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 Post subject: Reflections on the Nutcracker Season 2001
PostPosted: Thu Nov 08, 2001 4:55 pm 
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Here we go. 'Tis the season again:<P> <BLOCKQUOTE><font size="1" face="Verdana, Arial">quote:</font><HR>Walnut Hill Stages The Nutcracker<BR>Two Decades of the Acclaimed Production<P>NATICK, Mass.--(BUSINESS WIRE)--Nov. 8, 2001--Walnut Hill School, the nation's only conservatory and academic high school, announced today that its acclaimed annual production of Tchaikovsky's The Nutcracker, now in its 20th season, will take place on campus December 5th through December 15th in the Keiter Center for the Performing Arts. Tickets are $24/$18 and may be purchased by calling the Walnut Hill box office at (508) 650-5025.<HR></BLOCKQUOTE><P><a href=http://biz.yahoo.com/bw/011108/82368_1.html target=_blank>More</a>


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 Post subject: Re: Reflections on the Nutcracker Season 2001
PostPosted: Thu Nov 08, 2001 5:32 pm 
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I vote that this season we focus on the more positive aspects of The Nutcracker(don't even think about throwing rotten eggs at me -haha.) <P>Discussing it endlessly in a negative way is so tiresome (and generally what 'they' do over at 'that board') <P>There are some unusual and clever productions of it world wide (John Neumier in Hamburg, Mark Morris Hard Nut) and some really beautiful one's here in the US. I'm a particular fan of the Sendak/Stowell production at PNB. <P>Anyone care to support me? <BR>xo<BR>D


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 Post subject: Re: Reflections on the Nutcracker Season 2001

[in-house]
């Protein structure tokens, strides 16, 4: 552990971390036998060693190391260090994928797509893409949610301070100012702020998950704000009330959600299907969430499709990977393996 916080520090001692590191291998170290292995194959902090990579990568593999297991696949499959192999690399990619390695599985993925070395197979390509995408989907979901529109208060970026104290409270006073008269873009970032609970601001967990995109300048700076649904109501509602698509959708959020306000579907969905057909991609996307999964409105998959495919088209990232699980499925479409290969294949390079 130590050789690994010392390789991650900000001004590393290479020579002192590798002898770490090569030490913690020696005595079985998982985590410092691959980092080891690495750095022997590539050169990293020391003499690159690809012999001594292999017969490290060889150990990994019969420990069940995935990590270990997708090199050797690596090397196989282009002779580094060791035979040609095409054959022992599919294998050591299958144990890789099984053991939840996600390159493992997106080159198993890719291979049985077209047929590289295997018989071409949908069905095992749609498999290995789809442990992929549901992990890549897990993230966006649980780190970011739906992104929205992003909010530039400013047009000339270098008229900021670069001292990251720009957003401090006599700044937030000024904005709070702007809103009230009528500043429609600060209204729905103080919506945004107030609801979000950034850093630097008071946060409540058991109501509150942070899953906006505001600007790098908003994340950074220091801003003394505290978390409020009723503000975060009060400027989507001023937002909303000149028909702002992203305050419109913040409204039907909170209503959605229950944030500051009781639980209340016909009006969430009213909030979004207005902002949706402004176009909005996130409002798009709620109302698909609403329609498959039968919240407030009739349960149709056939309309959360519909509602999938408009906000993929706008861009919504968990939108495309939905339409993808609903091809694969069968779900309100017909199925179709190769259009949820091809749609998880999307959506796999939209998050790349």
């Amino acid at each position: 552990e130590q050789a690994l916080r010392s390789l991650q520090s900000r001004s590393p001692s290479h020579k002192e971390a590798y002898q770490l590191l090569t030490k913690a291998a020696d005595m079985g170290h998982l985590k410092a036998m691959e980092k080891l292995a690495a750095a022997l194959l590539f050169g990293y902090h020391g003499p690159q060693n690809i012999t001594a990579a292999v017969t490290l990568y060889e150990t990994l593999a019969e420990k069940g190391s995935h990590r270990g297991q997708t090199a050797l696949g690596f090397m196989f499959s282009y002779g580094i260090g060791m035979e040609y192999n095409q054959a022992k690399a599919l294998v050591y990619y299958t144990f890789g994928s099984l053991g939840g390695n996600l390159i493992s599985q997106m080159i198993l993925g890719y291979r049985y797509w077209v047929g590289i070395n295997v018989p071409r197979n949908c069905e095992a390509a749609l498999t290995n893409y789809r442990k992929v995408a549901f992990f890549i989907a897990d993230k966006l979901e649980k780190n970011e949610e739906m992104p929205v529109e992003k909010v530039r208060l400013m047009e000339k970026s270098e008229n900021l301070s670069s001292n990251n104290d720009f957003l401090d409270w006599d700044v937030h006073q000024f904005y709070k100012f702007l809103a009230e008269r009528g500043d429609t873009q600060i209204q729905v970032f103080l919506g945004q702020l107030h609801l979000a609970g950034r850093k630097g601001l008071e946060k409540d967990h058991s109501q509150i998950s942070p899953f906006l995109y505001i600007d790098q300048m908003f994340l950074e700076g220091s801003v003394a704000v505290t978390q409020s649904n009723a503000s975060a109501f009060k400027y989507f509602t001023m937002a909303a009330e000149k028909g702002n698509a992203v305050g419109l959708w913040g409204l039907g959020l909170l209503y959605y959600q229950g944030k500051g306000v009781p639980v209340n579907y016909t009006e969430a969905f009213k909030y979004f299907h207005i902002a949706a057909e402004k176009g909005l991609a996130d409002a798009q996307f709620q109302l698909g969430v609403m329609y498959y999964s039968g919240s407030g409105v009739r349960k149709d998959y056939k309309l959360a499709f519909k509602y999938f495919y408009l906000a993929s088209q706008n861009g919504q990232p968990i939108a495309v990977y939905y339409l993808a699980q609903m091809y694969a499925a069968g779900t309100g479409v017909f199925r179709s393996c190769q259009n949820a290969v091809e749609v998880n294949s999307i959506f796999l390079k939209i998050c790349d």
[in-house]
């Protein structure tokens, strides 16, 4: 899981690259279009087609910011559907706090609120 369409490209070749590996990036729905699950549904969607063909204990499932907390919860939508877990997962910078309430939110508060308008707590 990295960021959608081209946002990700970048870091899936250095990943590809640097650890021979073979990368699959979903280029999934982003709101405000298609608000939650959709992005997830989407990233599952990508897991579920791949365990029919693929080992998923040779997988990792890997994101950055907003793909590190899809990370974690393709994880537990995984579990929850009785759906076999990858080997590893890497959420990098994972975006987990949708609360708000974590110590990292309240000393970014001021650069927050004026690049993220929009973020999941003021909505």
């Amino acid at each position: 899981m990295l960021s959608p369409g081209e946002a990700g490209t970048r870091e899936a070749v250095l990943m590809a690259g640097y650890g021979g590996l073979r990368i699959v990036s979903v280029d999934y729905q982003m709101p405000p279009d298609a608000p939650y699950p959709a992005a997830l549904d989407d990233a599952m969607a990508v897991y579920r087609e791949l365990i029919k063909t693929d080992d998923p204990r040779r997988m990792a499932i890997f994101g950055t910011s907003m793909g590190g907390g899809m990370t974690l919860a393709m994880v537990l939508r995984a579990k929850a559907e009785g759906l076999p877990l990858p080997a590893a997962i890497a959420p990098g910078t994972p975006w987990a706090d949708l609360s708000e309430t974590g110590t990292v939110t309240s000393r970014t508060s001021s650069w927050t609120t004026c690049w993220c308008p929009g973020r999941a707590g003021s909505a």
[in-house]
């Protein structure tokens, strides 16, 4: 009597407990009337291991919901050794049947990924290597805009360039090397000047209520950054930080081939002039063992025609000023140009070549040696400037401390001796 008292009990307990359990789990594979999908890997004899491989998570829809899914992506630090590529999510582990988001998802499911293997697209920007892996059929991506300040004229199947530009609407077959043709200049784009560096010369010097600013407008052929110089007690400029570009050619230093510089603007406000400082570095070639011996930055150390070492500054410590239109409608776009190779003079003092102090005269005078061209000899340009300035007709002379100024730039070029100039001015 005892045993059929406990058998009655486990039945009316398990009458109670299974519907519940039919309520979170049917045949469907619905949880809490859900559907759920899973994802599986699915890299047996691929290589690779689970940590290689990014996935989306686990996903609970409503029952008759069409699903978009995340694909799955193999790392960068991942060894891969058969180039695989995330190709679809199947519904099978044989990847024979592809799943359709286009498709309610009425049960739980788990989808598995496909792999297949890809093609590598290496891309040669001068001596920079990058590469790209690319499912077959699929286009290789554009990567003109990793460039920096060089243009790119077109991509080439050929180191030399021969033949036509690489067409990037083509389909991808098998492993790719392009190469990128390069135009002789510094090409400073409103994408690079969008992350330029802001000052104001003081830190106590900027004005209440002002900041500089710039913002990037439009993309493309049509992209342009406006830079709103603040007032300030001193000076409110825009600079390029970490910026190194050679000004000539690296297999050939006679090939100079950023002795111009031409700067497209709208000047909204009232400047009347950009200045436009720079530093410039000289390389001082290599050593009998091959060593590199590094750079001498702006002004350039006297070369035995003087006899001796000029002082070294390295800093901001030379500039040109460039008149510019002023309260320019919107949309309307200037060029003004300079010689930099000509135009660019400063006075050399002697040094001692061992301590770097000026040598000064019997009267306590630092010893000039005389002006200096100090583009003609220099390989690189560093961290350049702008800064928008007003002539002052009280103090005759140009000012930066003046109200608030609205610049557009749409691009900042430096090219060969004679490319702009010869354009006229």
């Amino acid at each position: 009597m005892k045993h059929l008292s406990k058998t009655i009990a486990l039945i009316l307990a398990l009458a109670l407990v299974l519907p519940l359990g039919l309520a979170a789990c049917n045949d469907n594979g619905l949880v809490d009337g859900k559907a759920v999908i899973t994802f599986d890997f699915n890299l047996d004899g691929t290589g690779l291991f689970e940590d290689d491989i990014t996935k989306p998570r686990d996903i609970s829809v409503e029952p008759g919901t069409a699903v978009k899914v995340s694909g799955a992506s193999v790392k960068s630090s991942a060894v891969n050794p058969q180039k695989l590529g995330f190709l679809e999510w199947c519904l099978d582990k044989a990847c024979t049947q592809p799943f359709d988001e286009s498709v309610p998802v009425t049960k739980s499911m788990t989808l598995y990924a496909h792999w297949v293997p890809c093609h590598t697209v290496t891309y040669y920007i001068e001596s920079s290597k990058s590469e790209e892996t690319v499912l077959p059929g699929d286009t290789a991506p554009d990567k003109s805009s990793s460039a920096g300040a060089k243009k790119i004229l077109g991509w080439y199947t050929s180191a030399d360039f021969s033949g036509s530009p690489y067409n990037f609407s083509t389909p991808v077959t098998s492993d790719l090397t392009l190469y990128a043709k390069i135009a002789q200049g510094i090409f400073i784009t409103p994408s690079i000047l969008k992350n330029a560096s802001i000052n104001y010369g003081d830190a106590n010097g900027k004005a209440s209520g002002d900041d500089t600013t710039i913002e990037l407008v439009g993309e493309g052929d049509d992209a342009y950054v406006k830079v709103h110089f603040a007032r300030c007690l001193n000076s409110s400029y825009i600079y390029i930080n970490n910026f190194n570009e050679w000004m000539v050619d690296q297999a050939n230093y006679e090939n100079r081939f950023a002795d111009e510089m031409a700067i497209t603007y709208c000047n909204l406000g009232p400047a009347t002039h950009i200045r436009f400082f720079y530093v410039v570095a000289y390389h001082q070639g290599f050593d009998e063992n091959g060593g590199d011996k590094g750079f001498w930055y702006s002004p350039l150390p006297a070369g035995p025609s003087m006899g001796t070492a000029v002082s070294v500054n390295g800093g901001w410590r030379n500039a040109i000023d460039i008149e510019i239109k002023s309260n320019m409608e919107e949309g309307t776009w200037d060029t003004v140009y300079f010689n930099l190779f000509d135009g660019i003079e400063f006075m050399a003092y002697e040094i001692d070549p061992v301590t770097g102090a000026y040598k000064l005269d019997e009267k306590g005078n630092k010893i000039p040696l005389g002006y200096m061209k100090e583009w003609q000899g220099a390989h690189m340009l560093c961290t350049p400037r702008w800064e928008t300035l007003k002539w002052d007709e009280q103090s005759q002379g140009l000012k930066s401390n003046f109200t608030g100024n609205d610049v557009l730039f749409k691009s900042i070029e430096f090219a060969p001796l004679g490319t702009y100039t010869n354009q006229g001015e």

PostPosted: Thu Nov 08, 2001 7:01 pm 
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I support you DavidH - and to prove that I just sent off my check for tickets for ABT's Nutcracker for <u>December 2002</u>.<P>I don't see anything negative in Nutcracker. I can still get misty eyed when in the darkened room the Christmas tree grows and grows and grows to that truly magical music.<P>And if this is a good way for companies to earn money, and for children and families to spend an afternoon or evening and perhaps begin a love affair with ballet, more to the good.


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 Post subject: Re: Reflections on the Nutcracker Season 2001
PostPosted: Thu Nov 08, 2001 7:47 pm 
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There's a time and place for everything. The reason why Nutcracker is so endlessly discussed on "that" board is because said board is frequented by young dancers who are in the right time and place in their lives for Nutcracker. It would be small-minded to be critical of such rites-of-passage.


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 Post subject: Re: Reflections on the Nutcracker Season 2001
PostPosted: Thu Nov 08, 2001 8:24 pm 
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FYI-<BR>That's not what I was implying at all. Having taught for a very long time I wouldn't deny young dancers that privilege - ever! <P>Typically on Dance websites at this time of year it's more normal to bash the old cracker then speak of it's merits. <P>D


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 Post subject: Re: Reflections on the Nutcracker Season 2001
PostPosted: Fri Nov 09, 2001 10:38 am 
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Well, I have to say it is not one of my favorites and everytime I hear that darn Chinese music I get nervous and start to shake and sweat (my stagefright coming up). <BR>However, it is a truly magical ballet for countless thousands of children and their parents. It is an American institution. And it just wouldn't be Christmas without it.<P>It also can be transformed like Shakespeare can. You can successfully place it in any time period and just about any culture and it still has magic and light. I think that means it's universal in someway.<p>[This message has been edited by LMCtech (edited November 09, 2001).]